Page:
Kettle interchange discussed again
An Altoona councilman asked Tuesday if the city should revisit the idea of a Kettle Road interchange for I-99 if a federal transportation bill passes.
Councilman Bruce Kelley suggested that his colleagues begin to consider how they may spend money from a proposed $1 trillion Infrastructure Investment and Jobs Act, which is awaiting action in the House of Representatives.
Specifically, Kelley asked whether it would make sense to revisit a proposal for an I-99 interchange at Kettle Road, given that the infrastructure bill might provide the funds to do it.
“Does this present us an opportunity to look at it again?” Kelley asked. “Is it a good thing?”
The idea for an interchange at Kettle was “kicked around,” then “deferred,” but never formally “deleted,” Kelley said.
The section of I-99 that would have contained the Kettle interchange was completed in 1994, said Dave Ellis, a council candidate who attended the meeting.
PennDOT deferred the Kettle interchange from its plans in 1986, according to a 1989 Mirror editorial.
It was estimated to cost
$12 million at the time, according to the editorial.
A study completed in 1989 by the Blair County Planning Commission and Penn State’s Transportation Institute “reaffirmed” the decision to defer the interchange, finding that, with a few improvements to the existing connecting highways, there would be little increase in congestion resulting from omitting the interchange, according to the editorial.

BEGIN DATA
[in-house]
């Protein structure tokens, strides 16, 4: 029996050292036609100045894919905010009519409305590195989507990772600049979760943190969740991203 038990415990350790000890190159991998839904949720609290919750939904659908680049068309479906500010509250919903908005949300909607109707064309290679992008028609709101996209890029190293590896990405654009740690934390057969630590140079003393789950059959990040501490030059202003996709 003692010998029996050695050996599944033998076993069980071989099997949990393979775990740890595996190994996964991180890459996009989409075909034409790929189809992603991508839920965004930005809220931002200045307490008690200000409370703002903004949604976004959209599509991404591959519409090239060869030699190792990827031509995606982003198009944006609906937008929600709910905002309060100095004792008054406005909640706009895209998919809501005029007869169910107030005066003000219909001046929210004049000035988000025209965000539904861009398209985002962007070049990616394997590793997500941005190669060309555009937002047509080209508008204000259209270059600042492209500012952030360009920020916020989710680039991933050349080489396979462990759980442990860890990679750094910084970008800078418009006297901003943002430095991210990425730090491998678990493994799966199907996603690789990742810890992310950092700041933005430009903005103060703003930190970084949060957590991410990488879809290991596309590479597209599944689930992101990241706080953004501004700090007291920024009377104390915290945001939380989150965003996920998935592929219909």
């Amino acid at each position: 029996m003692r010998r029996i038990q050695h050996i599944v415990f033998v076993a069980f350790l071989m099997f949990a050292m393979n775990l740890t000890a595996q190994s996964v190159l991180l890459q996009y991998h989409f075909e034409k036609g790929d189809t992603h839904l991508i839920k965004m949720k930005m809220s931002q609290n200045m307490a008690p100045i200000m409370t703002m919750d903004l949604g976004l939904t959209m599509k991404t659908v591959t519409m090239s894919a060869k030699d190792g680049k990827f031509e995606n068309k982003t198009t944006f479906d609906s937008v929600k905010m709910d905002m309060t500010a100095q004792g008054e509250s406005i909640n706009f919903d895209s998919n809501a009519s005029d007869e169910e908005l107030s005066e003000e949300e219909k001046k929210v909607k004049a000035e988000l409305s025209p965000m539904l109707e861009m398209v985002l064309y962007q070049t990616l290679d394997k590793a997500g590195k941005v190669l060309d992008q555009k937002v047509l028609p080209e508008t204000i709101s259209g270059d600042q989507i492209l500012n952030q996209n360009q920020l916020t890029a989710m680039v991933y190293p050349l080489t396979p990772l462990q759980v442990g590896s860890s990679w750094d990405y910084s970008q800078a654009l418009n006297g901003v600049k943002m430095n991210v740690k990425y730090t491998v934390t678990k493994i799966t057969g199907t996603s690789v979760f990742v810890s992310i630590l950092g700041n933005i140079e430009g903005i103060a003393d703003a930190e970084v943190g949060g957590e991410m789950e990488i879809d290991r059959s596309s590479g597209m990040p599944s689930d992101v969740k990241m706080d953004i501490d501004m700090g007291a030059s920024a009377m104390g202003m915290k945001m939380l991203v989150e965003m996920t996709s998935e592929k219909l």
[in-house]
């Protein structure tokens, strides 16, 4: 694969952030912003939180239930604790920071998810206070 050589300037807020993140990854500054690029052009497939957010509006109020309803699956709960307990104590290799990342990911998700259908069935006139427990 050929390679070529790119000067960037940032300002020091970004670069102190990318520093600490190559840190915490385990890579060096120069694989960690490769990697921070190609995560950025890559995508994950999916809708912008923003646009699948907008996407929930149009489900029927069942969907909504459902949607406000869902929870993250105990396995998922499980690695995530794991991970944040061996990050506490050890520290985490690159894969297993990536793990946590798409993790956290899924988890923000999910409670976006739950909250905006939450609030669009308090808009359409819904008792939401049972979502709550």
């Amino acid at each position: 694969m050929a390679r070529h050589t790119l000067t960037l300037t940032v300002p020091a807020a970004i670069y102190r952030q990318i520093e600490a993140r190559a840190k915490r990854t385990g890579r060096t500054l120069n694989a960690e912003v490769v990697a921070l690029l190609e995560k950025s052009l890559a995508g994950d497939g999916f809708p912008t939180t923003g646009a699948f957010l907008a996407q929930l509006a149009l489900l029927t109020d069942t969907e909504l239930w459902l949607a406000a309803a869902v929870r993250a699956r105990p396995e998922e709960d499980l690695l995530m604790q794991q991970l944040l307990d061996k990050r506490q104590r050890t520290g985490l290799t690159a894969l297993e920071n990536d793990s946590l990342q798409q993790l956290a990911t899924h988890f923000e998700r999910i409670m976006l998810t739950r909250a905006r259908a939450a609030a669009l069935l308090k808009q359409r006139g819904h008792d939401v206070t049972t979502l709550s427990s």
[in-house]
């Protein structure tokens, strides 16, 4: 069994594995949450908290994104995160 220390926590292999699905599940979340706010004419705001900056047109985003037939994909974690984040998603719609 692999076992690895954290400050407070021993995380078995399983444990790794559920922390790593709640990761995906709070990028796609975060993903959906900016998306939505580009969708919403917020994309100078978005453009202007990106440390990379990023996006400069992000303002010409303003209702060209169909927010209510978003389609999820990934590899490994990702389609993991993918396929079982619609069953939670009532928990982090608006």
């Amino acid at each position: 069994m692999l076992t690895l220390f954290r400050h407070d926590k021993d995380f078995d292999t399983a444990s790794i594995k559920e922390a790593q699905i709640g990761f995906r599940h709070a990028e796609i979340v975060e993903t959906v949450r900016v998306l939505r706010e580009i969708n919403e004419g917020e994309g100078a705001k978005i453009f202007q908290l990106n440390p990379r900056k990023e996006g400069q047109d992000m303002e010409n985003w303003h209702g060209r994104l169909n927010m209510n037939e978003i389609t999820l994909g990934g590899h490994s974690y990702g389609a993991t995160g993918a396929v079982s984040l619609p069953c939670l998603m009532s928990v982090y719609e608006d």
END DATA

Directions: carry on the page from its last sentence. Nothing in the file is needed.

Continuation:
Thus, “the conclusion of the study was that there will be no need for such an interchange, at least for the rest of this century,” the editorial stated.
The Kettle interchange would have been about 1.5 miles north of the now-existing 17th Street interchange, the northernmost of three Altoona interchanges in a 2.5-mile stretch. The next interchange is at Pinecroft, about 7.1 miles away.
The original plans for the interchange called for creating a “crosstown artery” from what is now I-99 to Chestnut Avenue, which would have allowed for a connection to the downtown, according to a separate 1990 Mirror article.
Omitting the Kettle connection was a relief to some local people who worried about the extra cost for the interchange and the relocation of homes and businesses that it would have been required, the editorial stated.